The Founder of Mother’s Day Mostly Cared About Her Own Mother

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Fight disinformation: Sign up for the free Mother Jones Daily newsletter and follow the news that matters.It seems like such a simple idea: a day to honor the women who bring life into the world. But  how do we square the ideal of celebrating and supporting mothers with the reality of how lawmakers and courts have acted to undermine maternal health and rights in the post-Dobbs era? Or make sense of all the money Americans spend annually on this one day—a purported $33.5 billion in 2024, according to the National Federation of Retailers, including $7 billion on jewelry and $3.2 billion on flowers—when so many mothers can’t afford food, housing, or health care? 
Anna Jarvis, who launched the Mother’s Day movement in 1908 in honor of her own remarkable mother, would have had very complicated feelings about what the day has become, says Katharine Lane Antolini, associate professor of American history at West Virginia Wesleyan College and author of Memorializing Motherhood: Anna Jarvis and the Struggle for Control of Mother’s Day. Jarvis’s vision was childlike in its sentimentality, Antolini says: “To her, this was supposed to be the one day out of the year when you were just grateful for your mother.” But there was nothing sentimental about the way she fought to preserve that vision, whether she was battling the floral industry, Big Candy, or well-intentioned maternal health charities and the powerful people who supported them. I spoke with Antolini from her campus office in Buckhannon, West Virginia, about 40 minutes from the International Mother’s Day Shrine and Jarvis’s childhood home.
How did the idea of a day to honor mothers become such a focus of Anna Jarvis’ life?
The story of Mother’s Day really goes back to her mother, Ann Reeves Jarvis, who was a well-known social activist and community organizer during her time. They lived in the part of Virginia that split off during the Civil War to become West Virginia, part of the Union. Mrs. Jarvis had 13 children, only four of whom lived to adulthood. Anna, who was born in 1864, was the oldest surviving daughter. She never married or had children. She was never a mother herself. And that, I think, is an important part of her story.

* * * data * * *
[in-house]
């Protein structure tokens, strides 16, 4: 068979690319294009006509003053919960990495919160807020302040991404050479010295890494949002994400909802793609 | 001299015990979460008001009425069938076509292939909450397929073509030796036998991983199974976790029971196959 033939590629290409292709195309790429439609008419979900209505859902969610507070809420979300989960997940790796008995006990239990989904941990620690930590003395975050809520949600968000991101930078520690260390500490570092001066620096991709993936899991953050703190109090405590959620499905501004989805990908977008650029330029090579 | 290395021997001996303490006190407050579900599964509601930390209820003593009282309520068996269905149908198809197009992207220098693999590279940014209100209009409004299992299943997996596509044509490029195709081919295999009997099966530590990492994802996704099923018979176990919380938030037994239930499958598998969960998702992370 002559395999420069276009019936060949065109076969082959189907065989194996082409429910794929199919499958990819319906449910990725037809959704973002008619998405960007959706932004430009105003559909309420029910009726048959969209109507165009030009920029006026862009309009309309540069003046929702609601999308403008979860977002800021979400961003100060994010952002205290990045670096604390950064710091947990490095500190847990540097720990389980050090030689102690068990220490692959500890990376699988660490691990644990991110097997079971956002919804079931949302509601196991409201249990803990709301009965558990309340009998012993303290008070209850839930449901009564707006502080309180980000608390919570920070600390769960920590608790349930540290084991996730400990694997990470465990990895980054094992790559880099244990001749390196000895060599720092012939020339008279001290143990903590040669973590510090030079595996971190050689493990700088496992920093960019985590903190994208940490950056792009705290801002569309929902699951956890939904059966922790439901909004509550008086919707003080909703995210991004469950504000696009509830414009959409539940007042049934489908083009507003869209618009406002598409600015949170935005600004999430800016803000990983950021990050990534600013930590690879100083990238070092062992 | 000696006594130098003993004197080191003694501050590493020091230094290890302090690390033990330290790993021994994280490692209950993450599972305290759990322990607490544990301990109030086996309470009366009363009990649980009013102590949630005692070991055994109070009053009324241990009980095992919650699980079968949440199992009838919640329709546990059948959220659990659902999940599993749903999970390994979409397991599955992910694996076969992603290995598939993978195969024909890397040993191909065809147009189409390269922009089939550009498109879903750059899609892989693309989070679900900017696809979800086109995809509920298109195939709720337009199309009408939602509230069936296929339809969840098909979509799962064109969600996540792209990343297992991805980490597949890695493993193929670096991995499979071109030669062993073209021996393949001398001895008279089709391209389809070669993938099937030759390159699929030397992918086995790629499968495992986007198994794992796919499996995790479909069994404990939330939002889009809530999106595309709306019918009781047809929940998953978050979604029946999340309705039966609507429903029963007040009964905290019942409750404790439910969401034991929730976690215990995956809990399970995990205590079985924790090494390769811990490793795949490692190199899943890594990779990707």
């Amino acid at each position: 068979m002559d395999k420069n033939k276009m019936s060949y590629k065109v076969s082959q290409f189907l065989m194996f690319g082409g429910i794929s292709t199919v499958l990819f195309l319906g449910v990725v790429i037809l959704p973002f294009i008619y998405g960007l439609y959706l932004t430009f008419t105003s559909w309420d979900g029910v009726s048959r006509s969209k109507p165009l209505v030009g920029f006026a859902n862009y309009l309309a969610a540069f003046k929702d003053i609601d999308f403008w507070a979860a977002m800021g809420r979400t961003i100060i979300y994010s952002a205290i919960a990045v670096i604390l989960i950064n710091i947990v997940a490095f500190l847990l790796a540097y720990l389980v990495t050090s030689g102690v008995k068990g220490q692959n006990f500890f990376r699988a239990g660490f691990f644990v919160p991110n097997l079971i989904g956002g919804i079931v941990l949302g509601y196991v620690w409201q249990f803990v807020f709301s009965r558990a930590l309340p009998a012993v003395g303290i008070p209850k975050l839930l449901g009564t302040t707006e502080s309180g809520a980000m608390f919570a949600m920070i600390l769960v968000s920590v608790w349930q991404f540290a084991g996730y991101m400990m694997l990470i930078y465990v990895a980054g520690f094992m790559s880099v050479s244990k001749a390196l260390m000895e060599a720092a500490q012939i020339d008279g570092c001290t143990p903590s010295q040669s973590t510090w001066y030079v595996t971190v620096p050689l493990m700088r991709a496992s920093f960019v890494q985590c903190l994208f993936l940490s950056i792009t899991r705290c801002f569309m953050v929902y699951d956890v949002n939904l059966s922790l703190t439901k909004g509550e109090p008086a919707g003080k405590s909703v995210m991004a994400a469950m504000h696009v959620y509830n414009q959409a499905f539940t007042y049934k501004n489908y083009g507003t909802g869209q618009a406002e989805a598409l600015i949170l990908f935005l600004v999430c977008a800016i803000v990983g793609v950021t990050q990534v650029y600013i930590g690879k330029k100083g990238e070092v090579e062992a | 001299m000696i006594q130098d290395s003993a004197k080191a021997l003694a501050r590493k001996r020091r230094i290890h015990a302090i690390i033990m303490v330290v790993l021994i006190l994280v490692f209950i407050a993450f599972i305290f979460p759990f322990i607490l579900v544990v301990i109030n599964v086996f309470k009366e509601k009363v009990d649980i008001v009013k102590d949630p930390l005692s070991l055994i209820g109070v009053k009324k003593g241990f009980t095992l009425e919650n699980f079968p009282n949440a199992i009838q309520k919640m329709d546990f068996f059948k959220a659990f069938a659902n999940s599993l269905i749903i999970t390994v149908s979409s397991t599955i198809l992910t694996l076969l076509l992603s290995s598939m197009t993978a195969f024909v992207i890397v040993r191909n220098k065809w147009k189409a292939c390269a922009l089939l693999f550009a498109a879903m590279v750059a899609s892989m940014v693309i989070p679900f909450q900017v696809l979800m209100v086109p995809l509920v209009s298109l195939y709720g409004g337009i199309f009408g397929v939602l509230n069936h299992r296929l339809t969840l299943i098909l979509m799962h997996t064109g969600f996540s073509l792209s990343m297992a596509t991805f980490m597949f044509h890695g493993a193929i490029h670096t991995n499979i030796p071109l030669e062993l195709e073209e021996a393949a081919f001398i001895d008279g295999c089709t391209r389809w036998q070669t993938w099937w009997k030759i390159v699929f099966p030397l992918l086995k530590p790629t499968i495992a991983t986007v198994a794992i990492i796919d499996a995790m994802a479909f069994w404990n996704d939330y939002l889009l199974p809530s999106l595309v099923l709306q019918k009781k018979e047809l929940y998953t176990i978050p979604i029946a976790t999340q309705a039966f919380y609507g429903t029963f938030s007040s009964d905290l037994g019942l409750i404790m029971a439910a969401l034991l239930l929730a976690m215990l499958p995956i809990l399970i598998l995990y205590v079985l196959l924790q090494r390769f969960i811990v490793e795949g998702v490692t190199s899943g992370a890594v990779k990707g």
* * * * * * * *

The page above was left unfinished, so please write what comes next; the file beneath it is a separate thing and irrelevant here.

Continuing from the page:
In the 1850s, before Anna was born, it was very common for mothers in this part of Appalachia to die in childbirth and for babies to die. Poor sanitation was a major cause of death. Mrs. Jarvis organized what she called Mothers’ Day Work Clubs, where women would come together to educate themselves on issues of sanitation: what to do with sewage, where to put your outhouse so it wouldn’t contaminate your water supply or the milk from your cows. If there was a mini epidemic, they would help quarantine a family, bring them food, and help care for the sick. Mrs. Jarvis believed in a proactive kind of motherhood—in the book, I refer to it as “social motherhood,” where being a mother does not just mean taking care of your own children. You are caring for your community of children. By the time of the Civil War, these clubs were so well known that, according to local legend, a Union colonel asked Mrs. Jarvis if she could help the Union camps stop the outbreaks of disease that were killing so many soldiers. So, according to the story, Mrs. Jarvis organized mothers to help care for and stop the spread of diseases in the camps. 

Fast forward to the 1870s. Anna Jarvis is 12 years old. She’s standing outside a room where her mother is teaching one of her famous Sunday school lessons on mothers of the Bible. According to Anna, at the end of the lesson, Mrs. Jarvis offers a prayer of hope that somebody someday will create a day to honor mothers for their service. And as Anna tells it, her mother’s prayer sticks in her head. Thirty years later, in May 1905, Mrs. Jarvis dies in Philadelphia, where she had been living with Anna and two of her other children. And Anna decides, I’m going to dedicate my life to promoting my mother’s vision of a day honoring mothers. 
It’s such a noble idea. And yet, from the beginning, there was real tension about whose vision of motherhood was being honored. As it turned out, Anna and her mother probably would have had very different ideas of what Mother’s Day should be.
Mrs. Jarvis saw motherhood as a community responsibility. She envisioned a Mother’s Day when women would come together as mothers and be of service to each other. 
Anna Jarvis was not a mother. So she didn’t see motherhood through the same lens that her mother did. She saw motherhood through the eyes of a child. When you’re a child, the only mother you care about is your own. So Anna Jarvis’s Mother’s Day was very sentimental. It wasn’t a day to celebrate all mothers, it was a day for you to celebrate your mother—the mother as the center of a child’s world.